If you’re interested, please send which position you are interested in, your CV, a short letter of motivation, and e-mail addresses of two academic referees, to Julia.email@example.com before 30 December 2017.
Exciting opportunity to get top-notch quantitative analytical skills. In collaboration with Dr Danica Greetham from Reading University, and Terry Burke from UoS, we offer a PhD postion on linking infidelity with social networks in birds! Apply if you like stats and birds! Deadline 30 December 2017
Infidelity is common among many taxa with prevailing social monogamy, but we still do not know what shapes variation in, and drives the evolution of, extra-pair behaviour. Males are expected to reap fitness benefits from siring extra-pair offspring, because extra-pair fathers do not expend resources on costly parental care. This is, however, not the case for females who raise the resulting extra-pair young, posing the question of why females take part in extra-pair matings. The indirect benefits hypothesis explains female infidelity, where females benefit indirectly from better, or more compatible genes for their offspring. However, this hypothesis is not well supported empirically, evidenced by two contradictory meta-analyses on the topic, and ongoing discussion in the field. Specifically, only one long-term study that quantified life-time reproductive success supports the indirect fitness benefits hypothesis. Contradicting this result, extra-pair males have not been found to be superior, or more compatible, than a female’s within-pair male. Females were found to incur no indirect benefits, and even fitness costs by mating outside of their pair bond, suggesting that that this hypothesis does not satisfactorily explain why females cheat. Recently suggested novel, testable hypotheses provide a fresh perspective. These hypotheses explain female infidelity with intra- and intersexual antagonistic pleiotropy, and remain largely untested. This project aims to empirically test these hypotheses by using the powerful combination of long-term data from a wild population, state-of-the-art social network analysis and manipulative experiments on captive birds. This project will reap the benefits from long-term data in the wild, where precise fitness data and a genetic pedigree allow fitness costs and benefits to be measured, and quantitative genetic analyses. Given the long-standing conundrum of female extra-pair behaviour, this project has the potential forward this field significantly.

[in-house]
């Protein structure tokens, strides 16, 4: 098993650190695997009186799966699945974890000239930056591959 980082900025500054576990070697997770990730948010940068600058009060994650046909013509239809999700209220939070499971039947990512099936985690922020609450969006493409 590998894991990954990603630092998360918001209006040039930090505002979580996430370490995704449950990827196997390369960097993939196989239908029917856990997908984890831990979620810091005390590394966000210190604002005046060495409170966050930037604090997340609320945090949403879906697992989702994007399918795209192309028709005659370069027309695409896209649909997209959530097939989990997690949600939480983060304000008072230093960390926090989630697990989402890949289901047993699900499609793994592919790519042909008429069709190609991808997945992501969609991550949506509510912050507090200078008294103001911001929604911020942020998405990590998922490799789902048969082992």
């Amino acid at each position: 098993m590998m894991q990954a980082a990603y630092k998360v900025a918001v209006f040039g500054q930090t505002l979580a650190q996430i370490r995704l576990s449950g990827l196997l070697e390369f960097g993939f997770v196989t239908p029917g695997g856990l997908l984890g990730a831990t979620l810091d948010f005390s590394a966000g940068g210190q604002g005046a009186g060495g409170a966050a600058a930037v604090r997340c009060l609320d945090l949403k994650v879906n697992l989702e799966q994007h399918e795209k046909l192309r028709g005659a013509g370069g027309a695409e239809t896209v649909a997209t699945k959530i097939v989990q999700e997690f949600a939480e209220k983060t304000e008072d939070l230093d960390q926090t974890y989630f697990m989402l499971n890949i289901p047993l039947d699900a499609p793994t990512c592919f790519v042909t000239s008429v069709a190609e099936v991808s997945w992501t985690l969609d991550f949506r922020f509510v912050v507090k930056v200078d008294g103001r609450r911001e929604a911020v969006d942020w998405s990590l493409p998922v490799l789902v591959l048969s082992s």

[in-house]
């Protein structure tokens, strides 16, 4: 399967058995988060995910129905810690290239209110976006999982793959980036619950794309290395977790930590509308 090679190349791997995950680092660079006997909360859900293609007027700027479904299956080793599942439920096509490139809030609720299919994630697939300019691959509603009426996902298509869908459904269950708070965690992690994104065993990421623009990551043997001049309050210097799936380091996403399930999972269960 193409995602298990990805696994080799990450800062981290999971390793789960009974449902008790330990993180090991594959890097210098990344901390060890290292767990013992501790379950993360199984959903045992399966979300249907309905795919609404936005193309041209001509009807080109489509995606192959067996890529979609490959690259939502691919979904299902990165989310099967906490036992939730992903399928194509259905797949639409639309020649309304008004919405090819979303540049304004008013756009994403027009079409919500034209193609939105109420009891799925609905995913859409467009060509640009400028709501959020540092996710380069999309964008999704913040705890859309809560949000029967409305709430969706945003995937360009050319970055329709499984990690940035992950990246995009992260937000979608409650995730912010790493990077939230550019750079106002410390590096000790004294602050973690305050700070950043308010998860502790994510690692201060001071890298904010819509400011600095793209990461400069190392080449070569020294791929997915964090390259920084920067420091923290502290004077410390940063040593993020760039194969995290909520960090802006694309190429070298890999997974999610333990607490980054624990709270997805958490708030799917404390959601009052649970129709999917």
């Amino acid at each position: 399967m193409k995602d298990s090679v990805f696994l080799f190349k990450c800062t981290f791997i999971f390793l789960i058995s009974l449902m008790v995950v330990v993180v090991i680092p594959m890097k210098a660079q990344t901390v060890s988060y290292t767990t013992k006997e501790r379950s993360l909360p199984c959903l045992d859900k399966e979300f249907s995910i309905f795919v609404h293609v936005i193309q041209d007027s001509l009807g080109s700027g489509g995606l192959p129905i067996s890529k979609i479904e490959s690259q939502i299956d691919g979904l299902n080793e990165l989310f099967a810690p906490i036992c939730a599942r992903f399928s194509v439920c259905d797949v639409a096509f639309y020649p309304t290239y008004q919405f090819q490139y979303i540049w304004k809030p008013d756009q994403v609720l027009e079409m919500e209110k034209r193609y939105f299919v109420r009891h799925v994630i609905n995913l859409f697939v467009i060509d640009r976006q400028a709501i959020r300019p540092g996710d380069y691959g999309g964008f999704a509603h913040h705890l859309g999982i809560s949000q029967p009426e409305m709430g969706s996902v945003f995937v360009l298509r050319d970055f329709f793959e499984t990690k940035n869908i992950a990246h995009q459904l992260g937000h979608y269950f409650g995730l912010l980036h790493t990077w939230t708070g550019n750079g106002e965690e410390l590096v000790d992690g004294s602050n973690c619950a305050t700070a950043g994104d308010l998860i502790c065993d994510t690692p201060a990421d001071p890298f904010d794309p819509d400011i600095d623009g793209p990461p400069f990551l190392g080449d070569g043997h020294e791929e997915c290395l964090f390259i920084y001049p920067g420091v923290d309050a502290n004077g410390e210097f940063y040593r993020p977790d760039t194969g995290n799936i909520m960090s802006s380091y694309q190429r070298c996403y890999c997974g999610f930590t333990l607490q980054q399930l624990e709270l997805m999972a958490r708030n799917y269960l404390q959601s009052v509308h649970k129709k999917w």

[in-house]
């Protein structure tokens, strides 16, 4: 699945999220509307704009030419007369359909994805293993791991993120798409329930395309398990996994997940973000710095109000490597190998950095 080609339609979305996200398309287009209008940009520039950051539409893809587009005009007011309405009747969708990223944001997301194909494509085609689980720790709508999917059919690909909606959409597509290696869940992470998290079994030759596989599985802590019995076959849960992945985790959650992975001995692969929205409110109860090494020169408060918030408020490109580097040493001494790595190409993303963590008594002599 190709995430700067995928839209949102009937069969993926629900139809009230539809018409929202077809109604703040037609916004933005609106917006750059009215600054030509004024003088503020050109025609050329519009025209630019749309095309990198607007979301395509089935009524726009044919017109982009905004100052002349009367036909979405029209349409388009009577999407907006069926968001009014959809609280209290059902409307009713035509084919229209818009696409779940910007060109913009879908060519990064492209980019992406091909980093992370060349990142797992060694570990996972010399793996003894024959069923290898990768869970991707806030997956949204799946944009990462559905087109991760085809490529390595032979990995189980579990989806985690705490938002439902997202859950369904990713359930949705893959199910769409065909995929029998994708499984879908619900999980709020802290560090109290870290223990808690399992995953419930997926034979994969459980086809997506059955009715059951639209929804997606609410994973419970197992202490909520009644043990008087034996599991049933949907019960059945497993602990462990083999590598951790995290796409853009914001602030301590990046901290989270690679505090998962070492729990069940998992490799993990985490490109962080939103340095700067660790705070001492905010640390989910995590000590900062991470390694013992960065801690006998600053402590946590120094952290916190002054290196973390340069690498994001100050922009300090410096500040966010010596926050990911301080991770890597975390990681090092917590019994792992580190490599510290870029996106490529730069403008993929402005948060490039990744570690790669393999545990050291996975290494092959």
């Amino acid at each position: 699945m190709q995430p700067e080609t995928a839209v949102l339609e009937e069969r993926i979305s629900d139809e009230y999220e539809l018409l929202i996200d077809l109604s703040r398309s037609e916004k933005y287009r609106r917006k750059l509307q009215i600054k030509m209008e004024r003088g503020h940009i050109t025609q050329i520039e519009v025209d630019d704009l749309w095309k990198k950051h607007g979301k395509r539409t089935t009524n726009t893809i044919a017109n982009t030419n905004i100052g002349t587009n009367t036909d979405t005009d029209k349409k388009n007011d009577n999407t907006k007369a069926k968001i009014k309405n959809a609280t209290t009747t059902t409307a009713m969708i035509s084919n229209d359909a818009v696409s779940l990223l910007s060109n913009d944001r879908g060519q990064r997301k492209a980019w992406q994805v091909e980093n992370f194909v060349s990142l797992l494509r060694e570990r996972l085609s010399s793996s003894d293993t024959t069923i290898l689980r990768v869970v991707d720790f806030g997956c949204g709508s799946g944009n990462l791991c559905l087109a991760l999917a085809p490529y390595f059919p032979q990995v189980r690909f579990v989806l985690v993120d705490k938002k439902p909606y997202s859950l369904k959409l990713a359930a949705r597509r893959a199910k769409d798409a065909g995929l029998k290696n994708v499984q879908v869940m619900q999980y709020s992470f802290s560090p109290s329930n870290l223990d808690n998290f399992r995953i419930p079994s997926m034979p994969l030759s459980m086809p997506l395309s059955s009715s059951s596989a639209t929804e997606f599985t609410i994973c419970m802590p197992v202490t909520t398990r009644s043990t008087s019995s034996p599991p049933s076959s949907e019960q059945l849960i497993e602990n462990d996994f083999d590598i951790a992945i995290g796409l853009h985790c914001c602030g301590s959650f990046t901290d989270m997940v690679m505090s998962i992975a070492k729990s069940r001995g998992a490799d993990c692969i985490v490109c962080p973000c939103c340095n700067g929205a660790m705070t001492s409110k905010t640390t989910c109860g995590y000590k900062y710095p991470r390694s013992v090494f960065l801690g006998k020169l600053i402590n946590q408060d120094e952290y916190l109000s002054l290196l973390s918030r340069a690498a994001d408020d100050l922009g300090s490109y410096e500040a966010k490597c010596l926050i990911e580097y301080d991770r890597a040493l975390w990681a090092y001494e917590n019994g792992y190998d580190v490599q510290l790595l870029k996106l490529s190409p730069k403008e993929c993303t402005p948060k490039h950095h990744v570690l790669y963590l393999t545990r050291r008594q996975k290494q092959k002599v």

Very cool project on trans-generational effects. We’ll use RNA sequencing experiments on sparrow sperm to detect epigenetic, trans-generational effects. This project on the forefront of epigenetics is super exciting because we have long-term data available, and the expertise from researchers at the Sanger Institute (Dr Katharina Gapp) and the Gurdon Institute University Cambridge (Prof Eric Miska) on board! If you like the lab, and birds, and field work, this is for you! Deadline 30 December 2017
The current speed at which environmental conditions change is unprecedented, endangering vulnerable populations and species. A novel idea for how organisms can sustainably respond to rapid environmental changes are environmentally induced adaptations that are heritable. Such trans-generational, potentially epigenetic effects can, with high precision mediate evolutionary rescue of populations that experience rapidly changing environments. These advantages put TAGs at the forefront of mechanisms leading to adaptations to global change. This project will use long-term data from a wild population of passerines, and focused experiments on birds in captivity, to disentangle phenotypic plasticity induced during development from epigenetic TAGs, to better understand the epigenetic mechanism, and evolution of TAGs. We will use state-of-the art RNA-sequencing experiments (to be performed in the Sanger institute) to pinpoint TAGs in RNA methylation patterns in sparrow sperm, using focused experiments in captive and wild birds.